Thought Leadership

Validating a sustainable design

By Nick Finberg

Picking the conversation around sustainable design back up from conceptual design, supplier networks, and detailed design, it is time to talk about validating your work. Verification and validation are not new concepts to any OEM. Validating a sustainable product simply means applying the requirements for sustainability that were outlined earlier in development. The important distinction is that validating the requirements of a sustainable product means looking at far more information from all across the supplier network and life of the product.

Within the realm of validation, there are essentially three areas of interest – the material properties and product performance, the simulations used during development, and usage from the field. Not all of the associated processes flow neatly from design, but all of them eventually feed back into the digital twin of the product and process. For example, a material property error flagged during a simulation can have an immediate impact through a design change while a long-term durability problem would be flagged after production to influence the next revision of the product design.

That clarifier in mind, let’s dive into the important of validating material properties during design. Understanding the benefits or weaknesses of a material, geometry, or component as early as possible is vital to designing any successful product. Doing so for sustainability requires that these assessments are made with a wider set of variables, which is why digitalization is critical. A validation check at the end of a simulation might show a part is stronger than it needs to be, but the manufacturability and the environmental impact need to be understood before deciding to lightweight the part with topology optimization or another process. A part easily made from common stock can be a better decision compared to an additively manufactured part – it depends on the interactions of the complete system. And this example might sound eerily similar to detailed designed, but that is because validation is a continuous process. It happens across every stage of development.

But when a designer relies so heavily on simulation capabilities and models of how their product will perform, it is important to ensure the simulations and models accurately reflect the physical world being approximated. The simulation and testing of a product is often outlined early in design so that workflows can be planned around these sometimes-lengthy processes. Other times reduced order models are called for to get rough approximations of a design without the computing costs of full simulations. Whatever the route, it is important to validate that both the results are accurate and that simulation and testing plans uncover the correct information for designers. A well understood material for instance may not need as much simulation time as a novel one, but either way it is important to understand the value (lost or gained) from these decisions.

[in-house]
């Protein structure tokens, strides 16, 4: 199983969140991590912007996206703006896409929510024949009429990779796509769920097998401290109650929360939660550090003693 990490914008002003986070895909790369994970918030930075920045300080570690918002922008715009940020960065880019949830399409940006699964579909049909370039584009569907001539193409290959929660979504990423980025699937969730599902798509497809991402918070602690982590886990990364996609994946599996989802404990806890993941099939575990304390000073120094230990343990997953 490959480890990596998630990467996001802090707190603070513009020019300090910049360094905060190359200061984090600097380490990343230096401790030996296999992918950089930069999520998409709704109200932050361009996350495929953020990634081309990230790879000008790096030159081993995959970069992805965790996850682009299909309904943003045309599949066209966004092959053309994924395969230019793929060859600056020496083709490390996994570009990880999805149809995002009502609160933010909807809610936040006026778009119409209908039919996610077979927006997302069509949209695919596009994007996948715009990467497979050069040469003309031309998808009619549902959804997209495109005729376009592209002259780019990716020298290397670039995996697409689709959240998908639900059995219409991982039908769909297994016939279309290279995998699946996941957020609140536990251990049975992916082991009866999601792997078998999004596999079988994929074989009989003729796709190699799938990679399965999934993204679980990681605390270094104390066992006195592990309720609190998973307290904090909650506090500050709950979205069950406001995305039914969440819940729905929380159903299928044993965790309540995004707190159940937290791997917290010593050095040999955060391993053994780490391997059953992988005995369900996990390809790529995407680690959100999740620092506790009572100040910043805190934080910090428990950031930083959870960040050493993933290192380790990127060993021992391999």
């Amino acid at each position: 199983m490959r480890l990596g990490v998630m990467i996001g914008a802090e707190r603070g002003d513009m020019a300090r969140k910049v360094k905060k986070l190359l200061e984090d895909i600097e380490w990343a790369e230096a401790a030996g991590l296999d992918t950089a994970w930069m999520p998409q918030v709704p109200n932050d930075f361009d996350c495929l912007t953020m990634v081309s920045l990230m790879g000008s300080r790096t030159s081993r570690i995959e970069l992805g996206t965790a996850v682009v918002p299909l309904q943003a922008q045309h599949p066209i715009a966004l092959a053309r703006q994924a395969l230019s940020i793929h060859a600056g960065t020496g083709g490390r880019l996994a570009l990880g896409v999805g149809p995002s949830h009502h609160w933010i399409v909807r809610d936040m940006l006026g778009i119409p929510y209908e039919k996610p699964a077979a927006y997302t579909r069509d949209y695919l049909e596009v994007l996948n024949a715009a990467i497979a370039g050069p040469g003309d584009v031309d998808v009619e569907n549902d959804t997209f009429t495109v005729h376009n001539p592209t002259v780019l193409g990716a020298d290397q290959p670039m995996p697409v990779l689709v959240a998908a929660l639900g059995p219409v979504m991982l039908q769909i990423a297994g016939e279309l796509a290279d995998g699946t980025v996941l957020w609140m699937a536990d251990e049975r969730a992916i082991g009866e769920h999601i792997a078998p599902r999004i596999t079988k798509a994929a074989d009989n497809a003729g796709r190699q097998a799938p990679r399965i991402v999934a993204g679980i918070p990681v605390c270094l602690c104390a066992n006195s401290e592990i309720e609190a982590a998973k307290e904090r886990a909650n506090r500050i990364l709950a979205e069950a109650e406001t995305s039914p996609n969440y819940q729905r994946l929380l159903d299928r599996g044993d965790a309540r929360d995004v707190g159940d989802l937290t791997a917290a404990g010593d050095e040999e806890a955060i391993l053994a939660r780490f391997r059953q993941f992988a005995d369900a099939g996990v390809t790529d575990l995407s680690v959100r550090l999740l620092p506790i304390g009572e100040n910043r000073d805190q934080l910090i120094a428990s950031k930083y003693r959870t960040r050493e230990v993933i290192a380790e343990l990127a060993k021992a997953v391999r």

Validation extends far beyond the design of an individual product, into its usage life in the field. This idea is most commonly associated with personal electronics, and increasingly automobiles, with over the air (OTA) updates. The goal is to understand the use of the product in reality compared to the designer’s intentions and it can also apply to revisions of a product, not only the software. Validating the dynamics of a product in the field can help companies reduce recalls and extend the life of their products. But this data collection also informs the next iteration of a product by linking the real-world testing to the models used during development. For sustainable products this can mean extending the lifetime of parts, making wear-components easier to replace, or even readjusting the requirements of the product to better fit the market needs.

Depending on the product, validation processes can be employed in real time. Information streaming in from a wind array could be used to better collect wind energy from the system by pitching blades or rotating the structure to better face prevailing winds. Longer-term data could also help define the maintenance procedures for the turbines with more frequent cleanings or different component materials if the salty air is corroding vital systems faster than expected.

Validation is a very powerful process if used in conjunction with digitalization and other critical design concepts. To understand how it fits into a wider story, you might want to check out the previous instalments of this series with concept design, supply chain creation, and detailed design. Or you can check out our website for even more information on sustainability.

Siemens Digital Industries Software helps organizations of all sizes digitally transform using software, hardware and services from the Siemens Xcelerator business platform. Siemens’ software and the comprehensive digital twin enable companies to optimize their design, engineering and manufacturing processes to turn today’s ideas into the sustainable products of the future. From chips to entire systems, from product to process, across all industries. Siemens Digital Industries Software – Accelerating transformation.

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